Categories of Special Interest
Architectural Artistic Historical Social
Kenny & Owens Merchant Tailors
In Use As
1885 - 1900
Corner-sited attached single-bay three-storey over basement and with attic accommodation former house, built 1888, with angled corner bay to south-east and two-bay elevation to east, having wraparound shopfront to front (west), south-east and east elevations. Now in use as restaurant. Hipped mansard roof having red brick chimneystack and pedimented half-dormer windows, partially hidden behind parapet with render coping. Smooth rendered walls having channelled render quoins, surmounted by piers with central finials, deep moulded masonry cornice to attic level. Elliptical-headed window openings to first floor having fixed timber windows with steel window guards, bull-nosed reveals and keystones. Square-headed window opening, set within raised masonry surround with cornice, having bull-nosed reveal and timber casement window. Shallow box bay to angled corner bay having shingled roof, chamfered corners, square-headed window opening with bull-nosed reveals and timber casement window. Square-headed openings to second floor having timber casement windows, continuous render sill course and recessed aprons, rendered surrounds and pediments. Square-headed openings to attic with one-over-one pane timber sliding sash windows, continuous rendered sill course and stepped reveals. Recent stone clad shopfront having square-headed display windows, square-headed door opening to corner bay with moulded masonry egg-and-dart motif over. Located at junction of Dame Street and Temple Lane South.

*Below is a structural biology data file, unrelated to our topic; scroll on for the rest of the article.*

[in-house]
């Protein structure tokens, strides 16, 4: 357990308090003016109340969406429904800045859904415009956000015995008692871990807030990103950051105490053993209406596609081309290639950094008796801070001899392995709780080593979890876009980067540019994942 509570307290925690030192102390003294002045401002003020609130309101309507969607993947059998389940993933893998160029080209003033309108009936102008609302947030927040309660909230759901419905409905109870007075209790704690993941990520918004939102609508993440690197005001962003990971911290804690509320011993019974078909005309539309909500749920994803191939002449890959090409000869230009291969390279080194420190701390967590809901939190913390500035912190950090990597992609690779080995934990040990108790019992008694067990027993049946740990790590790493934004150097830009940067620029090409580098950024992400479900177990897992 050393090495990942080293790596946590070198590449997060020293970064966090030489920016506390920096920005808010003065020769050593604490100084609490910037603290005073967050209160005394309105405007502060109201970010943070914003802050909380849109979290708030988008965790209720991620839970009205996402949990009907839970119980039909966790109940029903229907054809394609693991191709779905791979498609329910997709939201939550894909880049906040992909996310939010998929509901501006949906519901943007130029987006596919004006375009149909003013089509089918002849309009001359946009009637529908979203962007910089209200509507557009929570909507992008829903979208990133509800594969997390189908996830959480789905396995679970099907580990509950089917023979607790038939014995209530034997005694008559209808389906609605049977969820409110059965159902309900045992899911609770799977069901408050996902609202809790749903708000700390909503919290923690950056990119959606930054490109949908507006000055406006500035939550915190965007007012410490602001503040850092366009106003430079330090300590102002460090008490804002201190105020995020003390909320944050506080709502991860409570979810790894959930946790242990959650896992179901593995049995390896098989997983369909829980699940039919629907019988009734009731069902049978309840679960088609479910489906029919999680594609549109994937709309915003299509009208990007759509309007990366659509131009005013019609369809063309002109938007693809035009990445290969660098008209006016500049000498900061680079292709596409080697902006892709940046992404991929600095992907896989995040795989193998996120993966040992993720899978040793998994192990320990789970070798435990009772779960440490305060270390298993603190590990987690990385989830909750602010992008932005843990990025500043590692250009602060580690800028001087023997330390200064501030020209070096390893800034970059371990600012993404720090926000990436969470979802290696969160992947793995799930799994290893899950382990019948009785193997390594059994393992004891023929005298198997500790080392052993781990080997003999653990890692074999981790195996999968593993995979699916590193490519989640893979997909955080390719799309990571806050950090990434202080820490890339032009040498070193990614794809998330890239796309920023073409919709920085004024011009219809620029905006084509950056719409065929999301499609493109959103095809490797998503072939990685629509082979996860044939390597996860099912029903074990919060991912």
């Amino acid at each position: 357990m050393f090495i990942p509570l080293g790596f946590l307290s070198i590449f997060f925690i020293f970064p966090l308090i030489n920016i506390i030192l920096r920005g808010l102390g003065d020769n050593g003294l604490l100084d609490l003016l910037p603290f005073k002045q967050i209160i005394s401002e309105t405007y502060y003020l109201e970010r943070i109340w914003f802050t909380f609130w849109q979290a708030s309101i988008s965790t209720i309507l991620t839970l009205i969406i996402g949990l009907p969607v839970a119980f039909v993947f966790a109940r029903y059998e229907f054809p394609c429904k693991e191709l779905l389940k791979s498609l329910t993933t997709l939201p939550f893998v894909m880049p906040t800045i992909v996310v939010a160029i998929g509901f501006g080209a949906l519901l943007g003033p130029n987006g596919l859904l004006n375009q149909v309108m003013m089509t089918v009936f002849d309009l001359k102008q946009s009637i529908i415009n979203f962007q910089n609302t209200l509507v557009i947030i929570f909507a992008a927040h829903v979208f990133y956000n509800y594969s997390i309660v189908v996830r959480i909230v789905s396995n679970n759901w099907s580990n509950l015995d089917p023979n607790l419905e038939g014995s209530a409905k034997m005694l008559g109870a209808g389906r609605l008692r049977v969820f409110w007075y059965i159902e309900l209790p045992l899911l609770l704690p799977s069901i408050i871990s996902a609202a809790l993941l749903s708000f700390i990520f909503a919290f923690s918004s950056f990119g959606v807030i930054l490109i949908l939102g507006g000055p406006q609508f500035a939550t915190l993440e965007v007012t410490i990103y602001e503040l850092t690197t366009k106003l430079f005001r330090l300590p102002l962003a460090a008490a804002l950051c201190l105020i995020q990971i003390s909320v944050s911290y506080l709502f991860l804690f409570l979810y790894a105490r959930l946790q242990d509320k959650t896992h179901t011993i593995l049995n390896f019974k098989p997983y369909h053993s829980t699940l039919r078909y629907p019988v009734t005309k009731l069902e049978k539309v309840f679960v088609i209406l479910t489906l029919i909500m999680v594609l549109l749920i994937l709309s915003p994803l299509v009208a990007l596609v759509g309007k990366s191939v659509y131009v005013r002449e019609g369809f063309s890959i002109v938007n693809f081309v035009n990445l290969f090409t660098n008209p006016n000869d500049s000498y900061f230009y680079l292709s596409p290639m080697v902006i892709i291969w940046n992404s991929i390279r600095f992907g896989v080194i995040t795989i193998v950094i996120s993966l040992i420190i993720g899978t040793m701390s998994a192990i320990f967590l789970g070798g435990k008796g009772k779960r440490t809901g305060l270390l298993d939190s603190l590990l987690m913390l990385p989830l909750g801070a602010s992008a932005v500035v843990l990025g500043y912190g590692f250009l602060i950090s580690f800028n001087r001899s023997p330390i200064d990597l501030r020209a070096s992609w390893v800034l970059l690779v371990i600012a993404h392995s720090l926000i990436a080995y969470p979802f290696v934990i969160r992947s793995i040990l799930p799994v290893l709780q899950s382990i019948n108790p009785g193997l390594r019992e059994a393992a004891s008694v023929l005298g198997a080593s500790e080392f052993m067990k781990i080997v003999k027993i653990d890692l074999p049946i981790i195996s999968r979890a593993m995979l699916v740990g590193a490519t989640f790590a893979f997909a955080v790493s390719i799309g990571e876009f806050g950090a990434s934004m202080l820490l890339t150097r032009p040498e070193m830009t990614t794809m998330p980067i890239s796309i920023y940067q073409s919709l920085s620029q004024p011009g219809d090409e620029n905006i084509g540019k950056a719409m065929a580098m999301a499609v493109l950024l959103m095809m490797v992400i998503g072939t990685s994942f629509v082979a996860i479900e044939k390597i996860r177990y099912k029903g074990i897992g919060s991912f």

Commercial directories record that this site was occupied by Kenny & Owens 'merchant tailors' for much of the late nineteenth and early twentieth centuries. A new building was designed by the firm of Millar & Symes, who were responsible for a number of new and remodelled buildings in the vicinity of Dame Street, in 1888. The proposed design was of red brick with sandstone dressings although it was subsequently ornamented with skilfully-executed stucco detailing. The enlivened façade, combined with the form and scale of the building, make it a striking presence on the streetscape. Dame Street was one of the principal streets of the city in the eighteenth century, leading from the Parliament House (now Bank of Ireland) to the Castle. The street was widened and remodelled by Samuel Sproule and Charles Tarrant of the Wide Street Commissioners in the late eighteenth century. As commercial buildings and financial institutions were introduced to the street from the late nineteenth century many of the buildings were rebuilt or remodelled.